This amusing, thought provoking and educational book got be excited to learn more about the subject. As I read the book, I wanted to slot time into my schedule to experiment with some machine learning code to better understand the ideas. But even if that isn’t something you are likely to do, the book can inspire you to think more critically about your experiences with Chatbots, recommendation engines, and other places where AI and ML technologies touch your life.

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Friday, January 3, 2020

Review: The 4 Stages of Psychological Safety: Defining the Path to Inclusion and Innovation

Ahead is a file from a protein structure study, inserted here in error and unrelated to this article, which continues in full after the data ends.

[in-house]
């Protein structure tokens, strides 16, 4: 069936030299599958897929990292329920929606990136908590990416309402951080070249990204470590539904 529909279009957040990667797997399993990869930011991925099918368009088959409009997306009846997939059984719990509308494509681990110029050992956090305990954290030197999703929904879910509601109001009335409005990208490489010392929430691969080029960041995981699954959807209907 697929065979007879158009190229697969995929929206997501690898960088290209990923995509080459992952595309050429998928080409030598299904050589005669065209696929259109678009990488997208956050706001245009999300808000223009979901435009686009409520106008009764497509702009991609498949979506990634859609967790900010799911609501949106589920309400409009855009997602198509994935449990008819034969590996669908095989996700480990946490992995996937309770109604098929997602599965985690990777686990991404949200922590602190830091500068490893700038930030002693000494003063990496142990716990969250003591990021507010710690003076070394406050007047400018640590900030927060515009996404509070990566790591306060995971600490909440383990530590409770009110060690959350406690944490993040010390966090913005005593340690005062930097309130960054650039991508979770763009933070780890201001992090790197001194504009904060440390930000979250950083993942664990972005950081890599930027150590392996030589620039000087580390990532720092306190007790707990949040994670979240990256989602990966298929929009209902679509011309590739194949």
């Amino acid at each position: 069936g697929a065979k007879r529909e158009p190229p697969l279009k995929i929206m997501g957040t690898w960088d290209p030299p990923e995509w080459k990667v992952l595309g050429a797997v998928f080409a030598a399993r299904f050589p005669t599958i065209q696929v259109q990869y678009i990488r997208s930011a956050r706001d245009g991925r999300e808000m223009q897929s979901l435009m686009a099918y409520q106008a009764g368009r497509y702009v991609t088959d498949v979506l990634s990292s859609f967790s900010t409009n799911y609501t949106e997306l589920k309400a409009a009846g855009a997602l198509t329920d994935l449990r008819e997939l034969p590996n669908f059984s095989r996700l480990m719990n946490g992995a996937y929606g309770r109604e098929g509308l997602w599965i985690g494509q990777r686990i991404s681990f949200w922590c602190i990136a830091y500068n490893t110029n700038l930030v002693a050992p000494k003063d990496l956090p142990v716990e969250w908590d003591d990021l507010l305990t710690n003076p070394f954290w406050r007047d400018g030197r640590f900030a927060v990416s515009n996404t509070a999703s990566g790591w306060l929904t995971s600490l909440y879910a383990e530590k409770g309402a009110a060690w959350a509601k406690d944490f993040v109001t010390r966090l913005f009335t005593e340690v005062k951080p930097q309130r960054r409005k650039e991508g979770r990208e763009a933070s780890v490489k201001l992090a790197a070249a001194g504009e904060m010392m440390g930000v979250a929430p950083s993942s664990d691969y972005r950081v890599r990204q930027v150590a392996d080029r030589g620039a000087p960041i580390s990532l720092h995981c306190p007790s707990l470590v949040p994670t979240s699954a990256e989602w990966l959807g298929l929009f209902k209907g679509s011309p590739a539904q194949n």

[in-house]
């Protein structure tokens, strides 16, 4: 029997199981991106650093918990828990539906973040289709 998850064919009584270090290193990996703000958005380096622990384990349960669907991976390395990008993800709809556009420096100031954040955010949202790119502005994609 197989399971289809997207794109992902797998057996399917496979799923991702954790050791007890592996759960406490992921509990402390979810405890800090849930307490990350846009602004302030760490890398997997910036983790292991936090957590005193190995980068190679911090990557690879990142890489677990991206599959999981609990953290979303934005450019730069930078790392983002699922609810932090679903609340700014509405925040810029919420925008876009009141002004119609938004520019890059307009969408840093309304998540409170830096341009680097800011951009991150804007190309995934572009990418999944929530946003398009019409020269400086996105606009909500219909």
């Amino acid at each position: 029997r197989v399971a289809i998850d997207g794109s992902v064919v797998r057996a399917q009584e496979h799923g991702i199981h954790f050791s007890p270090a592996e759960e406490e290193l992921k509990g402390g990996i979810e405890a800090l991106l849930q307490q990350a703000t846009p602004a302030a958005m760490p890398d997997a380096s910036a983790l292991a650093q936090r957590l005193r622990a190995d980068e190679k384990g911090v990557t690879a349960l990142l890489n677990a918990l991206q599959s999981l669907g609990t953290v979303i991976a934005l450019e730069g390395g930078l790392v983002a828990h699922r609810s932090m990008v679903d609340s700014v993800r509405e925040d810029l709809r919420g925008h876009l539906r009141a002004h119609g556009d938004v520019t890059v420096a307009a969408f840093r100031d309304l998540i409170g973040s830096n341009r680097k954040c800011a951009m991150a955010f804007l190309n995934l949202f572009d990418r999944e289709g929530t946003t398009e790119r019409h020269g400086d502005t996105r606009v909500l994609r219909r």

The 4 Stages of Psychological Safety: Defining the Path to Inclusion and Innovation The 4 Stages of Psychological Safety: Defining the Path to Inclusion and Innovation by Timothy R. Clark
My rating: 4 of 5 stars

The concept of “Psychological Safety” is both often misunderstood, and essential to effective (and even innovative) groups. “Psychological Safety” is about how comfortable people are sharing and challenging ideas. Psychological Safety is a very practical matter. It can be related to physical safety as well (for example, a factory when team members are reluctant to point out safety issues), and business success and innovation. Timothy Clark’s new book (which I got an advance copy of) explains the concept in a clear way and defines a framework you can use to understand where your group -- be it a work group or a social group -- stands, and how it can get better.